Progressives, on the other hand, don’t seem to care about the cost of social programs.  But where’s the money supposed to come from?

Hey.  If wealth is supposed to trickle down, how come the Bush era tax cuts for the wealthy didn’t seem to help our economy?  It’s not entirely separate from the housing bubble.  People who are bent on wealth and acquiring wealth will use their resources to game the system as much as possible.

Unemployment Insurance/Compensation

I thought I was winding down.  Bear with me.

People complain about things like unemployment insurance, welfare and government grants for higher education.  Yet businesses milk every opportunity, especially from the government, to either receive funding and grants or to minimize or avoid paying taxes at all.  I mean, if you want to call “mooch” — if you choose to view it that way for families that are struggling (and some opportunists) — at least be realistic and even-handed about it.

I do believe strongly in personal responsibility.  I also know that there are times when you just need help.  It’s not as simple as “get a job” when the economy or your professional field is in the tank.  I’ve been there.  It can take months and even years to recover from that and it’s harder than it should be to jump from white collar work to blue collar work or the service industry. I mean, it can be hard to get your foot in the door.  Plus if the economy is in that state, there’s a hell of a lot of competition for those positions.

Astronomical foreclosure rates, dying neighborhoods, hundreds of thousands with little or no income.  Without some kind of help from somewhere, how will that affect a community or town?  I mean, take away the income, essentially, of a small town due to mass layoffs or a business closing.  What happens to the business in that town?  The big ones close, the small businesses close.  Dead town.  Then what?

Such is the case now.

The Ending

We’ve got a lot of economic recovering and healing to do.  We need to be a little more open minded about how this is going to happen.  And we need to be mindful of those that are going to struggle more to get back on their feet.

I don’t know what that means exactly.  But I do know that our respective governments can’t ignore that fact.  And I do believe that corporations and their shareholders (ironically) — in the quest for maximum profit and minimal accountability —  have forgotten that they’re also part of the community.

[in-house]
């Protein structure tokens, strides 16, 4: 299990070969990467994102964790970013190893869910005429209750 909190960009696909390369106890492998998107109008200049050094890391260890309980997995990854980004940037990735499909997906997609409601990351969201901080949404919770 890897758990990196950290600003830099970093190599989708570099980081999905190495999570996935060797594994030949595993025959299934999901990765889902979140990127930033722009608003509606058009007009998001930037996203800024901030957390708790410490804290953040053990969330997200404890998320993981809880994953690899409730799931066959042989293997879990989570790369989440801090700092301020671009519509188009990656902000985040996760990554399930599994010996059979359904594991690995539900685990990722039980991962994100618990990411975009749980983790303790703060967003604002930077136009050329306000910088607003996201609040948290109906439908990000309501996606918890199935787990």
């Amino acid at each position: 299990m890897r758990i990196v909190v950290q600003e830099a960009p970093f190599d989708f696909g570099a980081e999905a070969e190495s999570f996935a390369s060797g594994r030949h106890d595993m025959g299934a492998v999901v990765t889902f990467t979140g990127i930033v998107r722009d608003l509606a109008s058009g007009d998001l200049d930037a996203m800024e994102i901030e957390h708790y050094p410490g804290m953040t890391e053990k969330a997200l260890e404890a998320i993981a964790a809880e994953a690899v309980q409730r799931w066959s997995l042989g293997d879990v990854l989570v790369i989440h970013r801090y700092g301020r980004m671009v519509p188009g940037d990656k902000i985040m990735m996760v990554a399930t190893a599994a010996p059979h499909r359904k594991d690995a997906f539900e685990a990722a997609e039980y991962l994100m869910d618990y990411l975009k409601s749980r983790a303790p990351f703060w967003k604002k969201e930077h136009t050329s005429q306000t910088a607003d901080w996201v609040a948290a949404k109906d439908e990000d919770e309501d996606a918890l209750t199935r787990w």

Add Yours
  1. Janna

    Ah, yes, such complicated ideas.

    I believe in personal responsibility, and yet, I want to live in a society with compassion for the down and out, and a modicum of historical awareness to help even out past societal injustices.

    And selfishly, I sure wouldn’t want to rely on each person to individually take care of their own health care and vaccinations—we all benefit from a society that’s mostly free of polio and measles due to “socialist” government-funded health programs. And yet, I think the whole health care system is utterly broken, and I’m not sure we wouldn’t be better off scrapping the whole thing.

    And I like having a police and fire department to keep me safe in emergencies, and I like having roads we all pay for to drive on. And so I believe in taxes. And yet I resent paying for things I don’t happen to agree with, like the broken health care system, or much of our armed forces.

    In the end, I agree that we’re going to need a whole lot more open-mindedness to get anywhere, I hope we can manage it.

    • garyarthuryoung

      Yes. Complicated, indeed.


      I don’t want to pay for tobacco subsidies. Yeh, I think we need to stop thinking in binary terms about this stuff.

      I was talking with my stepfather last night about the state of things. He’s a planner for the state. It seems that the standard of living of the US is dropping. It kind of has to in order to be more competitive with the rest of the global economy. Otherwise, why would a business hire expensive Americans or buy expensive American products when they could go to India, Eastern Europe, or China. Manufacturing is growing in the US, apparently, but we don’t have the talent pool to support it, which is tragic.

      It’s like, we’re all askew right now. I think we need a (non-war) long term mission to unite the country: education, skills, training, etc.

      Oh, speaking of which, I need to get to work.